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Opinion: Strategic Sealift is Broken - Which Direction Are We Headed?

bob hope
2009 – A helicopter is loaded aboard the LMSR USNS Bob Hope in Antwerp, Belgium, for redeployment to the United States. (Photo via Wikimedia Commons)

Published Jul 11, 2021 7:23 PM by CIMSEC

[By David Sloane]

In March of 2020, Commanding Officer of U.S. Transportation Command Gen. Stephen R. Lyons told the U.S. House Readiness Subcommittee and the Seapower and Projection Forces Subcommittee that:

“USTRANSCOM’s number two readiness concern is the Strategic Sealift Fleet. The sealift fleet is responsible for moving approximately 90 percent of wartime cargo. Sealift readiness rates have declined to 59% compared against a goal of 85 percent, with vessel material condition and age as the primary factors. Most sealift ships are reaching the age where maintenance and repair costs are escalating and service-life extensions will not yield proportional increases in readiness. Starting in the mid-2020s, the sealift fleet will lose 1-2 million square feet of capacity each year as ships reach the end of their useful life.”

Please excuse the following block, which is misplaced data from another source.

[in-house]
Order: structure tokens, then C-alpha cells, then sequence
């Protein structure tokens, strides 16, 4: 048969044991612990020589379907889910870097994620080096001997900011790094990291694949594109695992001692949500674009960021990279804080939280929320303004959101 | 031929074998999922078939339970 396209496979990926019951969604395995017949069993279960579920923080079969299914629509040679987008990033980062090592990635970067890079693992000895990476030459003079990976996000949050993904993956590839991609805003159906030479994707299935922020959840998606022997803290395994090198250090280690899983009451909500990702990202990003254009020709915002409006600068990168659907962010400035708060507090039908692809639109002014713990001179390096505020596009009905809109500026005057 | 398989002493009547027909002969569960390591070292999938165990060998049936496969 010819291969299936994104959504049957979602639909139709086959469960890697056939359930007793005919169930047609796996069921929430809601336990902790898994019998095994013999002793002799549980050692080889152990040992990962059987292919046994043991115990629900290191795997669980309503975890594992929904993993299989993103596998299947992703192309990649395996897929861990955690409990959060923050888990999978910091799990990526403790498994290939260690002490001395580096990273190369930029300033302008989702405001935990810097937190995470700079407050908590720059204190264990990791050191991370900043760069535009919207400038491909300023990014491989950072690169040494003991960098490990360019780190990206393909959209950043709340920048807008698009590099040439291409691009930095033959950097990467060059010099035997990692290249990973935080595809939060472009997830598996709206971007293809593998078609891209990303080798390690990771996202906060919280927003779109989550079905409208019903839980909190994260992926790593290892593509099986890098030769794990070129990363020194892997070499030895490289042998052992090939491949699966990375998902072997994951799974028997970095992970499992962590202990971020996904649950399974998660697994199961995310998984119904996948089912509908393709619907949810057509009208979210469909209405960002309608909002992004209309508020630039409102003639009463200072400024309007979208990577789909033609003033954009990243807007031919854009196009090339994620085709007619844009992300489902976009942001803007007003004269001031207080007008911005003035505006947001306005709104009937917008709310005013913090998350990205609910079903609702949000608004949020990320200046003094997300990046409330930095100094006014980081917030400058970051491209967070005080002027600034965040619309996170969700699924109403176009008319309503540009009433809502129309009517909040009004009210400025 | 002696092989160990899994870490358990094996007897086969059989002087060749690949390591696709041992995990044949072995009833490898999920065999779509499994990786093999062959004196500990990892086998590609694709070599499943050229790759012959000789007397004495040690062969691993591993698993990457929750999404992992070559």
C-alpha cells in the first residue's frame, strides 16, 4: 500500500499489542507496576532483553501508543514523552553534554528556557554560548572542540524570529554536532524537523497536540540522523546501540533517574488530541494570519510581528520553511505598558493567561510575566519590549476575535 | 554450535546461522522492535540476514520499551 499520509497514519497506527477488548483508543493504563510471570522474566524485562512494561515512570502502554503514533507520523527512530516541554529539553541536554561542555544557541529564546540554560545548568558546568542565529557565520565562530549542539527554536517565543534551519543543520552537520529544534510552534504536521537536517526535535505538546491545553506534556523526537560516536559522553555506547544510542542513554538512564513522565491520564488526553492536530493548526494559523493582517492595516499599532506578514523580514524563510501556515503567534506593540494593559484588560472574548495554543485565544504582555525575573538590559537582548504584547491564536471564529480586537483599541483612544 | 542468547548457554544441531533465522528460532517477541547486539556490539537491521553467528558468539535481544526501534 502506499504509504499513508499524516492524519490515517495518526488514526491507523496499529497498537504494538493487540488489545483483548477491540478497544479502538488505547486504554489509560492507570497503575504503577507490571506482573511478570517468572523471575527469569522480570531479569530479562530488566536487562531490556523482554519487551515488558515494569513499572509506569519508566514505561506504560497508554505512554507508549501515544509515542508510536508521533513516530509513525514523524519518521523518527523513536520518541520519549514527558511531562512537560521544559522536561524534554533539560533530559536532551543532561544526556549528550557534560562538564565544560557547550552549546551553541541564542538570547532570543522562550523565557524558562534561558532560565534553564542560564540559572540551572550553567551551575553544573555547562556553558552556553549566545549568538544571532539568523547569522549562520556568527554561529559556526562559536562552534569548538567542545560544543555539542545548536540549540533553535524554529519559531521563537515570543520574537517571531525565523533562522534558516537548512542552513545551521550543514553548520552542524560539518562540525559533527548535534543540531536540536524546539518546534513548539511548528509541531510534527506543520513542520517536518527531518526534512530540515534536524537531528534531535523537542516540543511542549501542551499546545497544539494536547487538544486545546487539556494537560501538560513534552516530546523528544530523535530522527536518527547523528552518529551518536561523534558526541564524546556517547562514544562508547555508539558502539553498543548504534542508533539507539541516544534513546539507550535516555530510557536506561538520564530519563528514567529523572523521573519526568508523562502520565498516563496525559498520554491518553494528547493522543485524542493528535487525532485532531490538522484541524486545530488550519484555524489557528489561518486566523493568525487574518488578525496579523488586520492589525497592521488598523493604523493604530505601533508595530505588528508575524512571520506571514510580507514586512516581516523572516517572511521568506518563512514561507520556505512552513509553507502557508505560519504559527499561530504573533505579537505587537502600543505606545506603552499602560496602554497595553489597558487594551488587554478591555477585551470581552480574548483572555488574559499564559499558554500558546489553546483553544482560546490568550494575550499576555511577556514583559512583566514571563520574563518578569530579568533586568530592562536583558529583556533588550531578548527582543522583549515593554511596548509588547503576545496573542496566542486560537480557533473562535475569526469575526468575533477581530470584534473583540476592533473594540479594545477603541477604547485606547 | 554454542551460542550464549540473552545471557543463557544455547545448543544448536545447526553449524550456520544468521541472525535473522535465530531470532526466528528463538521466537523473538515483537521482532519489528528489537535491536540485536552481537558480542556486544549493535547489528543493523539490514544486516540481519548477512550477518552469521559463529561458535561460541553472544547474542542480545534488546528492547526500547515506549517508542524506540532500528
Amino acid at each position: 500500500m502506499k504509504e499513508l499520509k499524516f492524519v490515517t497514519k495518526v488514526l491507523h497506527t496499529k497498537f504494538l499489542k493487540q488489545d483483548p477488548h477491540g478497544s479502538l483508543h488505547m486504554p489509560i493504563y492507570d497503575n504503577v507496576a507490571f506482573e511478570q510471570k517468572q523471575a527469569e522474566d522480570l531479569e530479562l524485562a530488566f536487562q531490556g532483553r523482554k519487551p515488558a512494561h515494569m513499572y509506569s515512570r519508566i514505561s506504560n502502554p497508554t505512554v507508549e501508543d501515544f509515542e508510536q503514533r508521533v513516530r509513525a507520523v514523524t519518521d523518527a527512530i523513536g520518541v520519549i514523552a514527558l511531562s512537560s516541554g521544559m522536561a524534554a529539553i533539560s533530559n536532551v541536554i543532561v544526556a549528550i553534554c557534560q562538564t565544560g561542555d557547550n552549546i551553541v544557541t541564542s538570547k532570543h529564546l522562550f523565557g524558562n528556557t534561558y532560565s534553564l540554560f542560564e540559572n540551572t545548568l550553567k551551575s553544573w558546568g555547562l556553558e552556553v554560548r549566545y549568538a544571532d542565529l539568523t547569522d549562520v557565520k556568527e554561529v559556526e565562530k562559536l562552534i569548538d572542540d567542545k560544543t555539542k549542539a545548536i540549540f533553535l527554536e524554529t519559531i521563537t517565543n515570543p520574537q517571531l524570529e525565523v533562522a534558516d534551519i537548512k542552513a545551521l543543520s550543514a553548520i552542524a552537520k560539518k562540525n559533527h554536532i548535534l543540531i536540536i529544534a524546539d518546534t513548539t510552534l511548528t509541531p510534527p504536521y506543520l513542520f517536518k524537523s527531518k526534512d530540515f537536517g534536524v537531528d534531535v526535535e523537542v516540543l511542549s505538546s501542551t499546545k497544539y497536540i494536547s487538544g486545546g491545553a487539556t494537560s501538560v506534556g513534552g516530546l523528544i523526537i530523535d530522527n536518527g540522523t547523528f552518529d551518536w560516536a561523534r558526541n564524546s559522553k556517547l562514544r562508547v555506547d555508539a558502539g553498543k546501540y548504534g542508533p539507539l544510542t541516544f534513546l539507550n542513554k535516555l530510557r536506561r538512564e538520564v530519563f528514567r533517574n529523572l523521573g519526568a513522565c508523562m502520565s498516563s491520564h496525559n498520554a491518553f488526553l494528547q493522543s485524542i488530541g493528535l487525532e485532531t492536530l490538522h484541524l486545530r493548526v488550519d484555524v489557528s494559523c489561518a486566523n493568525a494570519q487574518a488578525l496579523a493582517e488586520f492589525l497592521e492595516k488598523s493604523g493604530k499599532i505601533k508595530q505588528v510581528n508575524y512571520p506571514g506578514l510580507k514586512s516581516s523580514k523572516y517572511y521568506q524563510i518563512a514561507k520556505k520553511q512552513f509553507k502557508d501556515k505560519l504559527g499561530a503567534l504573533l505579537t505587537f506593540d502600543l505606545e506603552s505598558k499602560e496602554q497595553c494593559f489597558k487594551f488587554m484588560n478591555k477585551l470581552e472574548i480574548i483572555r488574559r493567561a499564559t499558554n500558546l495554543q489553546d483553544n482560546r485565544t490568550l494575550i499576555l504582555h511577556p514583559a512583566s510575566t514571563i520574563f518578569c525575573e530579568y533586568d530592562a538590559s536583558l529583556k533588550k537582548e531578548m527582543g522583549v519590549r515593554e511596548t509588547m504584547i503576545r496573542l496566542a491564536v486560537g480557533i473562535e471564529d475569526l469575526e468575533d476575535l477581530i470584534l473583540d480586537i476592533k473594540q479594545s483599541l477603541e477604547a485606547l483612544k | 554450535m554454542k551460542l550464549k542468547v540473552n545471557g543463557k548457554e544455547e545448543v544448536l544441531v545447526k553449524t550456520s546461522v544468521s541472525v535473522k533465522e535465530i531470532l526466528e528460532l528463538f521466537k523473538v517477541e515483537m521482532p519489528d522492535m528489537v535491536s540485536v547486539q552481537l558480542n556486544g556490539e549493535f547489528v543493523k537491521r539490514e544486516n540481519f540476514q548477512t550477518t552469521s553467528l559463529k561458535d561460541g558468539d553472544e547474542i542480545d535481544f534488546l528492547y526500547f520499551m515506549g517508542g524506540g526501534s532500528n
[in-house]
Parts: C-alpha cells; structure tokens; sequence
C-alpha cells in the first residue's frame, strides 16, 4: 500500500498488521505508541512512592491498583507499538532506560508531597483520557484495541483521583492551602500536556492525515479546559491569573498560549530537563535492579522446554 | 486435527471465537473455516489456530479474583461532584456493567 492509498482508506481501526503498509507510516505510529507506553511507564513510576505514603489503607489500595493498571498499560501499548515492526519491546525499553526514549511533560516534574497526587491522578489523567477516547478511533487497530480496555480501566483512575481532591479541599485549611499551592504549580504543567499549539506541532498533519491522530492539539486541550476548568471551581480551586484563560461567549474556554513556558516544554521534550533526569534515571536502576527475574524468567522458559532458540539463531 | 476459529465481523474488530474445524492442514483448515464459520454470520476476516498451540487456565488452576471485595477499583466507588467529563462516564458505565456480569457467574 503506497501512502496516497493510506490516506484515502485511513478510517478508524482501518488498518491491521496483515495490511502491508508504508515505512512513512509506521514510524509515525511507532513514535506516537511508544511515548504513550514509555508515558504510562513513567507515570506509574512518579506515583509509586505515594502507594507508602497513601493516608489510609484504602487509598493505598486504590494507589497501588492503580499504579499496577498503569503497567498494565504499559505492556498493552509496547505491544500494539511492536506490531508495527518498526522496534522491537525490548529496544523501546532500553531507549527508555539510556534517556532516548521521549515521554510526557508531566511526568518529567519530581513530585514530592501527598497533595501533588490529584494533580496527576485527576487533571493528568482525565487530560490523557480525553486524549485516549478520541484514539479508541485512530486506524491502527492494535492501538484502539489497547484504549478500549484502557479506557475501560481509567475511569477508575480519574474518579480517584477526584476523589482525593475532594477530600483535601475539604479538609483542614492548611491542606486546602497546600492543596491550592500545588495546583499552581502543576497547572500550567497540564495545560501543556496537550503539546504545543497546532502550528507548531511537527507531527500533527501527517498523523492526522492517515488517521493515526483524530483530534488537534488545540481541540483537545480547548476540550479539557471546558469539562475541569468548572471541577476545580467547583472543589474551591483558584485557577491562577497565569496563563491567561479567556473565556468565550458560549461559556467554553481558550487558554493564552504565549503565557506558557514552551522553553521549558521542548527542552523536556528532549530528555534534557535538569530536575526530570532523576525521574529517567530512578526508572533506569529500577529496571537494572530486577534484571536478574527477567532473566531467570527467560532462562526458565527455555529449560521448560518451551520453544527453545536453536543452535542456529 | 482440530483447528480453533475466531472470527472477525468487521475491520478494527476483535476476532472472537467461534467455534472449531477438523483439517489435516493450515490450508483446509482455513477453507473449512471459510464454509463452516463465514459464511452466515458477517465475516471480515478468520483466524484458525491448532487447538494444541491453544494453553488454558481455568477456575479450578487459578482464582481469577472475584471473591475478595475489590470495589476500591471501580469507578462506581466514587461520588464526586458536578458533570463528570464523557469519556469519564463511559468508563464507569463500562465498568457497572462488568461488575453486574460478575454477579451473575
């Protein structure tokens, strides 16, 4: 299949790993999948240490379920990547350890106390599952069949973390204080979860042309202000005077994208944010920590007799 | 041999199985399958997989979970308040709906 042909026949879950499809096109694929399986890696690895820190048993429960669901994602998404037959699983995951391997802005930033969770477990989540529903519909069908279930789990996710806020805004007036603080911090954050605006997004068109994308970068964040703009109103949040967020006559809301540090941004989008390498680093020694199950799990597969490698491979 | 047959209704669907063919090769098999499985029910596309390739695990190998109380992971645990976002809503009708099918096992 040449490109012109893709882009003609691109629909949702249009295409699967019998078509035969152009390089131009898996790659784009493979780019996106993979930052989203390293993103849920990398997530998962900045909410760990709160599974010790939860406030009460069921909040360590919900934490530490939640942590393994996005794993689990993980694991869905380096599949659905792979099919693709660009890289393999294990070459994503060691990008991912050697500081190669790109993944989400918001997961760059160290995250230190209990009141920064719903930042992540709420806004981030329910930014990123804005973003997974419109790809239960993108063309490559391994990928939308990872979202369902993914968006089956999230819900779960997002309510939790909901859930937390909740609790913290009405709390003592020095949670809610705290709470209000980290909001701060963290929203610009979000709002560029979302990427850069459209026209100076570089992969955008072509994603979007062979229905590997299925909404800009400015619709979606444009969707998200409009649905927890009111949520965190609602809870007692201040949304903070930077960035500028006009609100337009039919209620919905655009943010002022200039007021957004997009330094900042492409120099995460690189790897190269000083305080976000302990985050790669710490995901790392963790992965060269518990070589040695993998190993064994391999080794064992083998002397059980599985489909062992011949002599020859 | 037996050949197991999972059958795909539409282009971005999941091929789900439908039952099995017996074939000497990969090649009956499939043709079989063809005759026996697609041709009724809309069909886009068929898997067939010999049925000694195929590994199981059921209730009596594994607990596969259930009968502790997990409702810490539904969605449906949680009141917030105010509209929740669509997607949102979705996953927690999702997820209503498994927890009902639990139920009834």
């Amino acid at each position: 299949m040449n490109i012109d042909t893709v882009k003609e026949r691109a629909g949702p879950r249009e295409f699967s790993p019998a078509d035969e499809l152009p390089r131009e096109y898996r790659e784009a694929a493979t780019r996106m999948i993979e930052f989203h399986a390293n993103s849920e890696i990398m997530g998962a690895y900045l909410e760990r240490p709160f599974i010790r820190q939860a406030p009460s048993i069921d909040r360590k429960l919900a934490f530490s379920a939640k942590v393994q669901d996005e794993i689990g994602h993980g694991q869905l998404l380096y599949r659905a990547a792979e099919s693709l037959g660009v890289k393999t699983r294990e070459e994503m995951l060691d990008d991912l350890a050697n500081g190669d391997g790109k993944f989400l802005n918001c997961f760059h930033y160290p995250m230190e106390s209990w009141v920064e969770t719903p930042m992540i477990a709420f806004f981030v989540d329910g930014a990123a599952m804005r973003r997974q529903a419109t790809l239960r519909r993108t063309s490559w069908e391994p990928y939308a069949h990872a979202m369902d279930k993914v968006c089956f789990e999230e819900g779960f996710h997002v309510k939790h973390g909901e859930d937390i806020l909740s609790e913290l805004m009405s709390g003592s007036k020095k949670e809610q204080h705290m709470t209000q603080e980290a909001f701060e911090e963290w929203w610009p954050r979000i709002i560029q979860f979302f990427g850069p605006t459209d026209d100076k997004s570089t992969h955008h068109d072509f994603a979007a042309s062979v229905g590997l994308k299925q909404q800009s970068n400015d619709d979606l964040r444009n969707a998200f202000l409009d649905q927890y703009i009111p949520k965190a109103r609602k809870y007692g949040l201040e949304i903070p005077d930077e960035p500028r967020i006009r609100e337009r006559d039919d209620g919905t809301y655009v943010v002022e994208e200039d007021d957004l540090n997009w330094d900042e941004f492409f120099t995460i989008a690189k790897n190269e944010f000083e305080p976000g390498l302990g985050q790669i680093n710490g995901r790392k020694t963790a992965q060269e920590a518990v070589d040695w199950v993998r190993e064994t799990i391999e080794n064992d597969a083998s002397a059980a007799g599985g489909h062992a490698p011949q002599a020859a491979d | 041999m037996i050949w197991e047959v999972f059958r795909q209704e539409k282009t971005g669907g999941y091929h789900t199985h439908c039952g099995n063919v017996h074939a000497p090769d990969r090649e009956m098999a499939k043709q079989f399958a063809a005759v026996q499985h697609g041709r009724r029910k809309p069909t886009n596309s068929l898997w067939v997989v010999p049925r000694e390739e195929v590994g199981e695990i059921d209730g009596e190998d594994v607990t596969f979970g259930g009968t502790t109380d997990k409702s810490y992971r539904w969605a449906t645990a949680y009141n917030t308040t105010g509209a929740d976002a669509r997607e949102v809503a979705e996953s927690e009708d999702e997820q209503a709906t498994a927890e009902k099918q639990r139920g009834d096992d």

None of this is a surprise to anyone who has been involved with or has observed the slow and steady decline of the Strategic Sealift fleet. This article will survey some of the issues that have caused this decline, describe some mistakes that have been made in trying to correct them, and propose a few possible solutions to ensure the warfighters have the tools they need to quickly respond to emergent contingencies.